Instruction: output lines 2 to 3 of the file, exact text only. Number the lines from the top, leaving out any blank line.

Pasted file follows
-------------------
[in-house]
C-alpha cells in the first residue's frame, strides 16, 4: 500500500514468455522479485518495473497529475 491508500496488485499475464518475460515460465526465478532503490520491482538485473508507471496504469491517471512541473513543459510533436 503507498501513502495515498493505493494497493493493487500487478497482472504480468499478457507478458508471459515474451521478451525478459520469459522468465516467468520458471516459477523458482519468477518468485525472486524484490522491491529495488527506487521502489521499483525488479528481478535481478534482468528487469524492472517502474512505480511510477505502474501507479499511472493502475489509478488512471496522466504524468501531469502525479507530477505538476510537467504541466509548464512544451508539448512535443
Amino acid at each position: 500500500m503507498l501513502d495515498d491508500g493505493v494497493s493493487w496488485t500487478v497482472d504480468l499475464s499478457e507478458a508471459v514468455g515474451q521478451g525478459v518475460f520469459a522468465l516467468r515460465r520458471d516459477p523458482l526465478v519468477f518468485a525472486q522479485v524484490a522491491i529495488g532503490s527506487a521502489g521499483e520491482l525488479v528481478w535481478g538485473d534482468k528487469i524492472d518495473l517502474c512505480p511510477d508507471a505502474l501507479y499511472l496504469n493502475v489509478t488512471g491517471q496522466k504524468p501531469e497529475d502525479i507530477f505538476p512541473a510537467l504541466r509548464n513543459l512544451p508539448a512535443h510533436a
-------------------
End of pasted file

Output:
C-alpha cells in the first residue's frame, strides 16, 4: 500500500514468455522479485518495473497529475 491508500496488485499475464518475460515460465526465478532503490520491482538485473508507471496504469491517471512541473513543459510533436 503507498501513502495515498493505493494497493493493487500487478497482472504480468499478457507478458508471459515474451521478451525478459520469459522468465516467468520458471516459477523458482519468477518468485525472486524484490522491491529495488527506487521502489521499483525488479528481478535481478534482468528487469524492472517502474512505480511510477505502474501507479499511472493502475489509478488512471496522466504524468501531469502525479507530477505538476510537467504541466509548464512544451508539448512535443
Amino acid at each position: 500500500m503507498l501513502d495515498d491508500g493505493v494497493s493493487w496488485t500487478v497482472d504480468l499475464s499478457e507478458a508471459v514468455g515474451q521478451g525478459v518475460f520469459a522468465l516467468r515460465r520458471d516459477p523458482l526465478v519468477f518468485a525472486q522479485v524484490a522491491i529495488g532503490s527506487a521502489g521499483e520491482l525488479v528481478w535481478g538485473d534482468k528487469i524492472d518495473l517502474c512505480p511510477d508507471a505502474l501507479y499511472l496504469n493502475v489509478t488512471g491517471q496522466k504524468p501531469e497529475d502525479i507530477f505538476p512541473a510537467l504541466r509548464n513543459l512544451p508539448a512535443h510533436a